One of my recent impressive domestic trips was to Newport, RI. I got to become a member of Preservation Society and got to see the best historic mansions of the country that seclude the finest world’s craftsmanship inside their walls.
I could not pick my favorite mansion therefore I will talk about the first one I visited.
The Breakers is the grandest of Newport’s summer “cottages” and a symbol of the Vanderbilt family’s social and financial preeminence in turn of the century America.
Commodore Cornelius Vanderbilt (1794-1877) established the family fortune in steamships and later in the New York Central Railroad, which was a pivotal development in the industrial growth of the nation during the late 19th century. In 1893, he commissioned architect Richard Morris Hunt to design a villa to replace the earlier wood-framed house which was destroyed by fire the previous year. Hunt directed an international team of craftsmen and artisans to create a 70 room Italian Renaissance- style palazzo inspired by the 16th century palaces of Genoa and Turin. Allard and Sons of Paris assisted Hunt with furnishings and fixtures, Austro-American sculptor Karl Bitter designed relief sculpture, and Boston architect Ogden Codman decorated the family quarters.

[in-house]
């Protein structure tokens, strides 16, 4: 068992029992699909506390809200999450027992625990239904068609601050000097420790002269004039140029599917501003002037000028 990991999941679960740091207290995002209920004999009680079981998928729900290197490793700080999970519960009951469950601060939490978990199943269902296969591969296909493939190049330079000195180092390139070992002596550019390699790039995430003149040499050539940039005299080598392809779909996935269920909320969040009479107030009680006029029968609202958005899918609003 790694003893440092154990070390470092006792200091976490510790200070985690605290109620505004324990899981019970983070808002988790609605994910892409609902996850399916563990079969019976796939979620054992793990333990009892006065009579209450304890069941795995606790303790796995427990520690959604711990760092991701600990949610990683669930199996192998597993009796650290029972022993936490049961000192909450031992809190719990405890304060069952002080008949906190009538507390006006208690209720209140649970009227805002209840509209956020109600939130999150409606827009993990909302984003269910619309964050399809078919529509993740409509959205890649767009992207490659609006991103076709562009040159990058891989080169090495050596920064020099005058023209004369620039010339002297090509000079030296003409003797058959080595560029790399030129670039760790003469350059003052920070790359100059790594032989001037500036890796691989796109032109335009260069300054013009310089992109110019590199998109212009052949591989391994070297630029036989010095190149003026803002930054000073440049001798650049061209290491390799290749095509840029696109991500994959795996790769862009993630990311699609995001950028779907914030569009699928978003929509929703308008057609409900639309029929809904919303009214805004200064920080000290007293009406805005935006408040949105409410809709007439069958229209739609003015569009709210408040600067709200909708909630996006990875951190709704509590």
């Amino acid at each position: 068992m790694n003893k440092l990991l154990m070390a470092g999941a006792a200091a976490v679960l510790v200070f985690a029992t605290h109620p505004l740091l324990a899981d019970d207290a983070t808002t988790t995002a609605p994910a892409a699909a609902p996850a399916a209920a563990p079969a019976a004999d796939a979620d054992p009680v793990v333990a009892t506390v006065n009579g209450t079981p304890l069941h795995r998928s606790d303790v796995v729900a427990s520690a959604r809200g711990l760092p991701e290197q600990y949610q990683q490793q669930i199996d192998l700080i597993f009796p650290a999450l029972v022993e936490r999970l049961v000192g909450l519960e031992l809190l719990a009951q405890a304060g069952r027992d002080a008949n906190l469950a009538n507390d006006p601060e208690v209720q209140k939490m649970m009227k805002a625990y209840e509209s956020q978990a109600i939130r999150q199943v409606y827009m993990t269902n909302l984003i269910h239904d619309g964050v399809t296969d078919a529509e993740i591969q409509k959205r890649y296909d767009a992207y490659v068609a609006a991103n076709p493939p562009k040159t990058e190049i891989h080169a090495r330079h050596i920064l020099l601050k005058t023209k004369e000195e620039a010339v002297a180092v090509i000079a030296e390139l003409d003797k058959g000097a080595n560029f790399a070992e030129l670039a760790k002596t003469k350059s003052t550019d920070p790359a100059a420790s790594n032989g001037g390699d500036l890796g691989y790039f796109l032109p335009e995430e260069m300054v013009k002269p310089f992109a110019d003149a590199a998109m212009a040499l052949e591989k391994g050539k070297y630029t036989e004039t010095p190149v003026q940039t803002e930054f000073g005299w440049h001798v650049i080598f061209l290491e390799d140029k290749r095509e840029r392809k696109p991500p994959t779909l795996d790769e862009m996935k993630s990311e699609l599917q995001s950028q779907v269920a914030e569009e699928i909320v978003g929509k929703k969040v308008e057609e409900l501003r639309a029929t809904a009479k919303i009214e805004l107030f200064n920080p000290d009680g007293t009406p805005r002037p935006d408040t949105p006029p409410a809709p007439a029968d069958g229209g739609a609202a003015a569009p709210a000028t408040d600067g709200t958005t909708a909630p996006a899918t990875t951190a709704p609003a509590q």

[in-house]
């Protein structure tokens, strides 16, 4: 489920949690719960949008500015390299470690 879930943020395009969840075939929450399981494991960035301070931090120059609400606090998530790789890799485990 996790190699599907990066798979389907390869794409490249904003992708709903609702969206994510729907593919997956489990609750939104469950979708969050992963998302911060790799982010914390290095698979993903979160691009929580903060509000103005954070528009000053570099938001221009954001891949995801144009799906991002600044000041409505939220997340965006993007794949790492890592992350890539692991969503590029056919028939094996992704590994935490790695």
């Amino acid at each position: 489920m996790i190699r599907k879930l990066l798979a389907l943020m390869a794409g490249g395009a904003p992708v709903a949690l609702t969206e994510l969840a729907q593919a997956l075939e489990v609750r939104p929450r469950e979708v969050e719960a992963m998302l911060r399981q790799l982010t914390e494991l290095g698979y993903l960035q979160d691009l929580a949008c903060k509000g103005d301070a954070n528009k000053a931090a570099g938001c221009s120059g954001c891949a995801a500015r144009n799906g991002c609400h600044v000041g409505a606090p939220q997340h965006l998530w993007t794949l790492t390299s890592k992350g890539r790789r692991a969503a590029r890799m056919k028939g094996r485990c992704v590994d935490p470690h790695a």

The Vanderbilts had seven children. Their youngest daughter, Gladys, who married Count Laszlo Szechenyi of Hungary, inherited the house on her mother’s death in 1934. An ardent supporter of The Preservation Society of Newport County, she opened The Breakers in 1948 to raise funds for the Society. In 1972, the Preservation Society purchased the house from her heirs. Today, the house is designated a National Historic Landmark. (http://www.newportmansions.org/explore/the-breakers)